“It’s helped me enormously to feel less lonely and isolated and thanks to PLUS I felt I had more friends than before. I’ve kept in touch with people better and formed a bubble with another PLUS lady from the coffee morning, which I’m very grateful for this. I feel like my circle of friends has actually grown since COVID”
Kate Harvey, Chief Executive Officer of Onside, said she was delighted with what has been achieved: “We’re proud to be delivering this exciting service and to be working closely with our delivery and support partners across the county.
“While these have been particularly challenging times to be launching a new service, issues of loneliness and isolation and the critical value of connections has probably never been so evident or well understood. We are completely committed to making a difference to people experiencing loneliness and isolation across Worcestershire.”
Now society has opened up normal activities are returning, but Ms Whistance said the true toll of the pandemic on loneliness is only becoming clear.
“It has had a devastating effect. People have become isolated and lost their confidence - and it is not just older members of society. We are hearing of young people and children who feel isolated.
“People are anxious about returning to normal, getting back out among people. They need more support and we are certainly finding the people being referred into PLUS have more complex situations now. For that reason we are extending the offer of support to nine months.
“But what the pandemic has shown is the power of the local community – the way communities have come together to support each other has been amazing. The service has 150 volunteers on its books. People want to help each other and that is something we want to harness and help thrive in the coming years.”
To help build on that sense of community, the council has recently launched its Stay Connected Pledge. The pledge urges organisations across Worcestershire to sign up showing their commitment to tackling loneliness.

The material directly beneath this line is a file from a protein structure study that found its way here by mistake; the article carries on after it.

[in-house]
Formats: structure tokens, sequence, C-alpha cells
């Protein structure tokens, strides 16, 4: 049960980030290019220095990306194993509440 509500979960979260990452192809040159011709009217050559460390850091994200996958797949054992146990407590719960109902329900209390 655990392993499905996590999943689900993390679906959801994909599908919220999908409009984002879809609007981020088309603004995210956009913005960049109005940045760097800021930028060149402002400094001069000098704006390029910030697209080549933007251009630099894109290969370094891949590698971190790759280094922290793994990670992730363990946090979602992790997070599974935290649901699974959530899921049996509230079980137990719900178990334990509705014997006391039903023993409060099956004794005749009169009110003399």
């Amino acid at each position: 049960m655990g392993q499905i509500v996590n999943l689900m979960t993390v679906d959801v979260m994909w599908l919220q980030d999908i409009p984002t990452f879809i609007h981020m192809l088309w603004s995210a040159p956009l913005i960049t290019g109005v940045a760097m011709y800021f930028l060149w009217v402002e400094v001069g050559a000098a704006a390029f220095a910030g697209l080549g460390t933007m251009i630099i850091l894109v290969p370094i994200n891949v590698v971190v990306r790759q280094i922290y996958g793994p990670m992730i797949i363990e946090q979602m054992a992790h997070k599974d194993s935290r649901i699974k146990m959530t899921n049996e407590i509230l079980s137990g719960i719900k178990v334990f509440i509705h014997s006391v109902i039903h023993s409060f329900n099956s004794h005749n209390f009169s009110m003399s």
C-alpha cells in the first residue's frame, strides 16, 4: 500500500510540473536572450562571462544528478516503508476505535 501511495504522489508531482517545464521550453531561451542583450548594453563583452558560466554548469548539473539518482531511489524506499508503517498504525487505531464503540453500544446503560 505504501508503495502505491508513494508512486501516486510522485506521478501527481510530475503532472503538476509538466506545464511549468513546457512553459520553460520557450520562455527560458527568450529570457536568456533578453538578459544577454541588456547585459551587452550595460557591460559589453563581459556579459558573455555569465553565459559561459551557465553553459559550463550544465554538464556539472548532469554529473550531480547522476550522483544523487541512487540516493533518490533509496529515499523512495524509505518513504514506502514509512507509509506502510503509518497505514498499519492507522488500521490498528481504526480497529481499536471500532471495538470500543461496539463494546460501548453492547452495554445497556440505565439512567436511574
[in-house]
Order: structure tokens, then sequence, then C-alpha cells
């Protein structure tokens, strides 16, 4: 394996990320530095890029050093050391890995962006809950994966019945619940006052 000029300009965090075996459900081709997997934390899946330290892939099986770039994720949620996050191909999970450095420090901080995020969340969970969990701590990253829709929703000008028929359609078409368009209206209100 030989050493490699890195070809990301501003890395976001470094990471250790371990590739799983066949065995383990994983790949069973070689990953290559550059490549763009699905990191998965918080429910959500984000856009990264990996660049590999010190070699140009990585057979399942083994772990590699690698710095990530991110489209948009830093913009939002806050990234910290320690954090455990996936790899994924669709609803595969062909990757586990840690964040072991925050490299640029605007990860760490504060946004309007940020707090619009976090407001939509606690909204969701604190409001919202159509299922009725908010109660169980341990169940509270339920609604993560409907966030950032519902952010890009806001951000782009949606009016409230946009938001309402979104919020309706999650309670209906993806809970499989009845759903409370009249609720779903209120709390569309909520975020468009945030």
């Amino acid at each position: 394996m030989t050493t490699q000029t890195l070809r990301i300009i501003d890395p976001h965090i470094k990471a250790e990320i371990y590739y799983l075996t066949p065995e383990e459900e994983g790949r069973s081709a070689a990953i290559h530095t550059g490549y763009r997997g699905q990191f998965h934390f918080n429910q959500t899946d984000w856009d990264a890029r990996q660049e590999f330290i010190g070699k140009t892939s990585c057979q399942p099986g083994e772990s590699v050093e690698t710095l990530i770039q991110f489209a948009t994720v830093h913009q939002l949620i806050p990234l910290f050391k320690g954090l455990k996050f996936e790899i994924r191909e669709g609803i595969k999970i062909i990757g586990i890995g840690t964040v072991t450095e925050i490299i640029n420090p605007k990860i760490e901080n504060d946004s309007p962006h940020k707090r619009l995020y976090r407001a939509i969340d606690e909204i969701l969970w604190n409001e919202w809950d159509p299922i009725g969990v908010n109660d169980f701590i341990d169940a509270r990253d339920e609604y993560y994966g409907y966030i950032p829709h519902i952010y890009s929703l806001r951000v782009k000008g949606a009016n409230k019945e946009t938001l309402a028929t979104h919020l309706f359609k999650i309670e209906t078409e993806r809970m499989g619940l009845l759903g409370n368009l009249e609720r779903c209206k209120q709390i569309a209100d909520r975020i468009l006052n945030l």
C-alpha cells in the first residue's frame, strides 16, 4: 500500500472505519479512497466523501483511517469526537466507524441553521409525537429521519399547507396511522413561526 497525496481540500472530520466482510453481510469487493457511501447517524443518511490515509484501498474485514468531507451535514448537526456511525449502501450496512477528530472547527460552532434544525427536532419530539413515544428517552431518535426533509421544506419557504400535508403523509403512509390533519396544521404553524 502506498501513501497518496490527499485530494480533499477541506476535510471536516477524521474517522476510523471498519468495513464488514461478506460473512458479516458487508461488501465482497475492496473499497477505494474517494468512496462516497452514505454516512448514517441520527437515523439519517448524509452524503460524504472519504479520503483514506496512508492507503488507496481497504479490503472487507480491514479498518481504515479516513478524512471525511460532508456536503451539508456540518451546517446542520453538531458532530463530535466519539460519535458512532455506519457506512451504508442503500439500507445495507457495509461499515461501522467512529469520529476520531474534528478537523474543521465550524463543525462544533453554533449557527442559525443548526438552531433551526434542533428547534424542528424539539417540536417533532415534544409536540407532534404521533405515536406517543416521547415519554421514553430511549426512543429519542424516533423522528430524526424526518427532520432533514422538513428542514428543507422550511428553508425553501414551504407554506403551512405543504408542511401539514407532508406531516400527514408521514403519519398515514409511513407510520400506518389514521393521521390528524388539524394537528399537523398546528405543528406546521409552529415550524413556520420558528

Steps they are asked to take include arranging community transport where possible, ensuring new members are warmly welcomed - buddying initiatives are recommended to achieve this - and having a system to follow-up members who stop attending to see why.
Councillor Karen May, the Cabinet Member with Responsibility for Health and Wellbeing, said: “Loneliness is such a key issue in our society and, as we all know, the pandemic and lockdown has impacted all of us in some way or other. If this pledge can help to bring communities that little bit closer together then it’s a fantastic idea.”
More than 30 organisations have signed the pledge so far, including district councils, a range of community organisations and local branches of Age UK.
Simon Trickett, Chief Executive Officer for NHS Herefordshire and Worcestershire CCG, added: “I am proud to be signing the pledge on behalf of the NHS alongside so many other partners. The pandemic has shown us that no matter your age, anyone can get feelings of loneliness. It’s great to see so many options of support available and I would encourage anyone who does experience loneliness to explore the range of activities on offer.”